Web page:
The method described with respect to FIG. 5 is merely illustrative, and it is understood that the manner of operation and devices indicated as performing the operations may be modified in any appropriate manner. While the method describes particular steps performed in a specific order, it should be understood that this is merely a logical description and various steps may be performed concurrently and/or in any appropriate order. For example, endpoint 154 is described as identifying the video streams corresponding to a particular participant 54 and displaying those streams before moving to the next participant 54; however, it is to be understood that, in many embodiments, this identification and display is processed in parallel. In particular embodiments, a similar operation occurs for the generation, transmission, and display of video streams from endpoint 154 to endpoint 152. Moreover, communications system 10 contemplates any suitable collection and arrangement of elements performing some, all, or none of these steps.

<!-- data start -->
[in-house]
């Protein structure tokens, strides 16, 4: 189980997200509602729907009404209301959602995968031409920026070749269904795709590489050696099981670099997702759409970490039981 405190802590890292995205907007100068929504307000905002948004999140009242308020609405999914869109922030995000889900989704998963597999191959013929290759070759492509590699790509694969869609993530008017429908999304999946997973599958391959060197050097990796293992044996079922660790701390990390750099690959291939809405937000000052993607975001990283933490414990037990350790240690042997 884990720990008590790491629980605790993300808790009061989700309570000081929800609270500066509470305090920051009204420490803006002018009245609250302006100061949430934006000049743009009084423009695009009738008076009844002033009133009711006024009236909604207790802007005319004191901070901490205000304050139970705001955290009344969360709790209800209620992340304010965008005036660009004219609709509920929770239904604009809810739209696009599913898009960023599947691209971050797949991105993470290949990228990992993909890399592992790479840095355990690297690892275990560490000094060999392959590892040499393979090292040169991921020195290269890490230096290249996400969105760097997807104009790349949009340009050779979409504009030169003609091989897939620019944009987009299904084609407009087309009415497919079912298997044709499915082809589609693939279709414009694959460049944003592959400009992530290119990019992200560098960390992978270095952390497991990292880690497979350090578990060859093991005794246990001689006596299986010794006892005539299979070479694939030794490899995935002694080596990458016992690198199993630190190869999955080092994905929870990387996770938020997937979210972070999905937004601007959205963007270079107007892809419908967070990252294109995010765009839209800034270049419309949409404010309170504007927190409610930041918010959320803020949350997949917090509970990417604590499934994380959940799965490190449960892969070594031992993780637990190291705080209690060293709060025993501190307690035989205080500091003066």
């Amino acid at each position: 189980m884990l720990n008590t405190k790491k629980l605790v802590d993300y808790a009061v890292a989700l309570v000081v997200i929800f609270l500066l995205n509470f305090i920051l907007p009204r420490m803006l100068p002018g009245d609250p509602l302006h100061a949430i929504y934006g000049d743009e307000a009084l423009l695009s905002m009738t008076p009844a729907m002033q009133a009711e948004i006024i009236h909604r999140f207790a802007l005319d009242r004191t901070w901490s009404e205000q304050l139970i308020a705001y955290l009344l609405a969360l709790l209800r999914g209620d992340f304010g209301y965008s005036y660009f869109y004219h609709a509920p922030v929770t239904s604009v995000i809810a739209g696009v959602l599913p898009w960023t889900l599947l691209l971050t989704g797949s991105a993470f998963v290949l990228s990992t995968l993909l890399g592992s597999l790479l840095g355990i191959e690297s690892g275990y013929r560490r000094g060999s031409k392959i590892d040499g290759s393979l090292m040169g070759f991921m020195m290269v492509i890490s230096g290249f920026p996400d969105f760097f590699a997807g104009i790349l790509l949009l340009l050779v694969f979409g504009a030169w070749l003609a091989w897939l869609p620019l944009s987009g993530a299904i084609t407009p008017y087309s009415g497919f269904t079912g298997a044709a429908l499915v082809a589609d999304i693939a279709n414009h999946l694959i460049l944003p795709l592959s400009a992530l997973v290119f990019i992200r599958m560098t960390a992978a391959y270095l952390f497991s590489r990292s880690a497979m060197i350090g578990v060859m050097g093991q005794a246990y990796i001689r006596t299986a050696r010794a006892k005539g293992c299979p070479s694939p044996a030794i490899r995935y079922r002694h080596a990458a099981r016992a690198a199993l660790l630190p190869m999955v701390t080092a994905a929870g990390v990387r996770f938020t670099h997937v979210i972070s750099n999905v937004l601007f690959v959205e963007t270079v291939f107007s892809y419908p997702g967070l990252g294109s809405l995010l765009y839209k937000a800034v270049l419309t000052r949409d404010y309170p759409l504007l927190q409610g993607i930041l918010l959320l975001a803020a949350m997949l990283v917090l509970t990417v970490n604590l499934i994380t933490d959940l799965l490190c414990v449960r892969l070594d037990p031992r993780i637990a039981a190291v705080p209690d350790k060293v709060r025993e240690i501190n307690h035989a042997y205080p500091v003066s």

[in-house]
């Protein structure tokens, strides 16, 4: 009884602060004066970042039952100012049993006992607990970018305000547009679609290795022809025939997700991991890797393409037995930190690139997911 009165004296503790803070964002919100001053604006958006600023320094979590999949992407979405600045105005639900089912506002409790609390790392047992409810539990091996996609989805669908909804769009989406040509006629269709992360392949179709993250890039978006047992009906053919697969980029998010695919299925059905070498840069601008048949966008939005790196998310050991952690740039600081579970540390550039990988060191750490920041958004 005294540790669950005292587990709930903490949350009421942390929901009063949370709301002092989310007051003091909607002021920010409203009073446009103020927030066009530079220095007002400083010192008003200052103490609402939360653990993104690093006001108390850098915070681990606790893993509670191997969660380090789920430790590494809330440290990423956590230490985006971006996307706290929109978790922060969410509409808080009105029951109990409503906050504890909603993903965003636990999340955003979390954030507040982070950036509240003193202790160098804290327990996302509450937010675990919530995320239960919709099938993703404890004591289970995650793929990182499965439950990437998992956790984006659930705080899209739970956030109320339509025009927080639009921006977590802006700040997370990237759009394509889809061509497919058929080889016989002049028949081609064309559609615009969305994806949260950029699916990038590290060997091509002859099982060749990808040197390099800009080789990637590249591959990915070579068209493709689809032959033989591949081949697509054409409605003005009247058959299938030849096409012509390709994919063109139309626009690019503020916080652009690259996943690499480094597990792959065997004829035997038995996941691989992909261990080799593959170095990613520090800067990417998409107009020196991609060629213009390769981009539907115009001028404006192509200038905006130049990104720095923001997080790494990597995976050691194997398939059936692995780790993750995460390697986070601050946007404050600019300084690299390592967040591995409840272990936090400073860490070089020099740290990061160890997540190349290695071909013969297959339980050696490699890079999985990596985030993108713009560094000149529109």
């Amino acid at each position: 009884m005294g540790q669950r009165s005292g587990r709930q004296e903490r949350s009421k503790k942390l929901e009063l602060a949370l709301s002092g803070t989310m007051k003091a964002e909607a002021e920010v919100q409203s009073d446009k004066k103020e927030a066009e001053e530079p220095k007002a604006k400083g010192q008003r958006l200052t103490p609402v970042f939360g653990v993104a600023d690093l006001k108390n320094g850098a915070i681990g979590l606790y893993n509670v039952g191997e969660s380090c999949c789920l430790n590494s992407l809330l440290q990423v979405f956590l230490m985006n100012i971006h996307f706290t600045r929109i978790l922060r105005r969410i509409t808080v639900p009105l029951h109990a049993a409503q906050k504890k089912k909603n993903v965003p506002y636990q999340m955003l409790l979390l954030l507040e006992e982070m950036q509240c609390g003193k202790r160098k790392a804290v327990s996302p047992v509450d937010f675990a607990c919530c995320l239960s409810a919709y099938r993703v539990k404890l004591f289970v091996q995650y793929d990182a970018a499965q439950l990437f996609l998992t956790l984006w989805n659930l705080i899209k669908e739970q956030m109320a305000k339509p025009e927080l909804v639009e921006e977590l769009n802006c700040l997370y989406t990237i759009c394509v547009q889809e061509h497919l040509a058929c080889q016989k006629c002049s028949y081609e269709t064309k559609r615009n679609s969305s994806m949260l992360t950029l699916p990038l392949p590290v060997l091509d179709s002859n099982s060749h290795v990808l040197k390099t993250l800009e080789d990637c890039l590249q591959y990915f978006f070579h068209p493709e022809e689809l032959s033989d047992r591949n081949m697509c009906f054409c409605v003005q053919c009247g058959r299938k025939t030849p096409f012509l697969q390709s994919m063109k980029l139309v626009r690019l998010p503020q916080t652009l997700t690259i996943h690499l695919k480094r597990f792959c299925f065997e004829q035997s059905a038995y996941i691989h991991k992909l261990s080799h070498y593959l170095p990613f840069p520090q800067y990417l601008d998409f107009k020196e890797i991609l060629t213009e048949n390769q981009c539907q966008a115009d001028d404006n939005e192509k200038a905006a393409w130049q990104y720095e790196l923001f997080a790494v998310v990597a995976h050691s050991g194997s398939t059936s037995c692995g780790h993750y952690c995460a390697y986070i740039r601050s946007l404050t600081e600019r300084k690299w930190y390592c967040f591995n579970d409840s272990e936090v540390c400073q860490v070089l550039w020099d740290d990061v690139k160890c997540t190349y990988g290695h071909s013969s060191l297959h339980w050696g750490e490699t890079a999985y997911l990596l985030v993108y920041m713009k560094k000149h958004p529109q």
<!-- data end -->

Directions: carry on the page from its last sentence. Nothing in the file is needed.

FIG. 6 is a flowchart illustrating a method, indicated generally at 180, by which a multiple view display device employing a lenticular lens array may provide different views to participants.

At step 182, multiple view display device 80 receives three video streams. In particular embodiments, each video stream corresponds to a different perspective-dependent view of a remote participant that is involved in a video conference. In other embodiments, rather than receiving video streams, multiple view display device 80 receives data containing a still image. At step 184, a display controller (e.g., display controller 86) identifies a left stream, a center stream, and a right stream. In particular embodiments, the left stream is displayed to a participant 84 on the left side of multiple view display device 80. In other embodiments, any suitable method may be used to determine which received stream should be displayed at which display location.